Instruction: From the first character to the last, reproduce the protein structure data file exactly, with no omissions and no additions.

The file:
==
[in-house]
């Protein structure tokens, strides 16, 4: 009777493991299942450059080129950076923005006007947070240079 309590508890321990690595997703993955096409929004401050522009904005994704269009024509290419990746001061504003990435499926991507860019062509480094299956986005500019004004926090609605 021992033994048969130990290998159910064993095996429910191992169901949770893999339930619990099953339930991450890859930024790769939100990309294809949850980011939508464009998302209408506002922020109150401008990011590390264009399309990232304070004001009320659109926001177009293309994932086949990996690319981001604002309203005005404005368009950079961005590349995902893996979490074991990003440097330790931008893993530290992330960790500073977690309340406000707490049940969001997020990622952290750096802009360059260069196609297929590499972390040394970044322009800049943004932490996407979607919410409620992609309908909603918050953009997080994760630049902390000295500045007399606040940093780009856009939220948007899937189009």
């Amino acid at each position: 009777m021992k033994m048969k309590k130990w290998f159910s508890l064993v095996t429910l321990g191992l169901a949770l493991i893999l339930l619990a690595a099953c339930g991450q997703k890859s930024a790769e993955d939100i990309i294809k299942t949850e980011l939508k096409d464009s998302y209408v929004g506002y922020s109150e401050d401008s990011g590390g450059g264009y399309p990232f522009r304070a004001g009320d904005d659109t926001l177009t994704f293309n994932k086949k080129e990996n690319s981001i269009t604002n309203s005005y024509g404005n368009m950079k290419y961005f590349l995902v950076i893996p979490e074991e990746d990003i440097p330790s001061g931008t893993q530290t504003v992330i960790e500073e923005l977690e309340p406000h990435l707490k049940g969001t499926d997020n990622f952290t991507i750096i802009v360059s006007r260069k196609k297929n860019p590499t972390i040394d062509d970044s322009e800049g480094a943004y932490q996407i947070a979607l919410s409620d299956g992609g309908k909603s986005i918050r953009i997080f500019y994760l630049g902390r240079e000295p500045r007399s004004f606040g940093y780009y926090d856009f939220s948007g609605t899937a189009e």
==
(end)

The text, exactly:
[in-house]
């Protein structure tokens, strides 16, 4: 009777493991299942450059080129950076923005006007947070240079 309590508890321990690595997703993955096409929004401050522009904005994704269009024509290419990746001061504003990435499926991507860019062509480094299956986005500019004004926090609605 021992033994048969130990290998159910064993095996429910191992169901949770893999339930619990099953339930991450890859930024790769939100990309294809949850980011939508464009998302209408506002922020109150401008990011590390264009399309990232304070004001009320659109926001177009293309994932086949990996690319981001604002309203005005404005368009950079961005590349995902893996979490074991990003440097330790931008893993530290992330960790500073977690309340406000707490049940969001997020990622952290750096802009360059260069196609297929590499972390040394970044322009800049943004932490996407979607919410409620992609309908909603918050953009997080994760630049902390000295500045007399606040940093780009856009939220948007899937189009």
């Amino acid at each position: 009777m021992k033994m048969k309590k130990w290998f159910s508890l064993v095996t429910l321990g191992l169901a949770l493991i893999l339930l619990a690595a099953c339930g991450q997703k890859s930024a790769e993955d939100i990309i294809k299942t949850e980011l939508k096409d464009s998302y209408v929004g506002y922020s109150e401050d401008s990011g590390g450059g264009y399309p990232f522009r304070a004001g009320d904005d659109t926001l177009t994704f293309n994932k086949k080129e990996n690319s981001i269009t604002n309203s005005y024509g404005n368009m950079k290419y961005f590349l995902v950076i893996p979490e074991e990746d990003i440097p330790s001061g931008t893993q530290t504003v992330i960790e500073e923005l977690e309340p406000h990435l707490k049940g969001t499926d997020n990622f952290t991507i750096i802009v360059s006007r260069k196609k297929n860019p590499t972390i040394d062509d970044s322009e800049g480094a943004y932490q996407i947070a979607l919410s409620d299956g992609g309908k909603s986005i918050r953009i997080f500019y994760l630049g902390r240079e000295p500045r007399s004004f606040g940093y780009y926090d856009f939220s948007g609605t899937a189009e």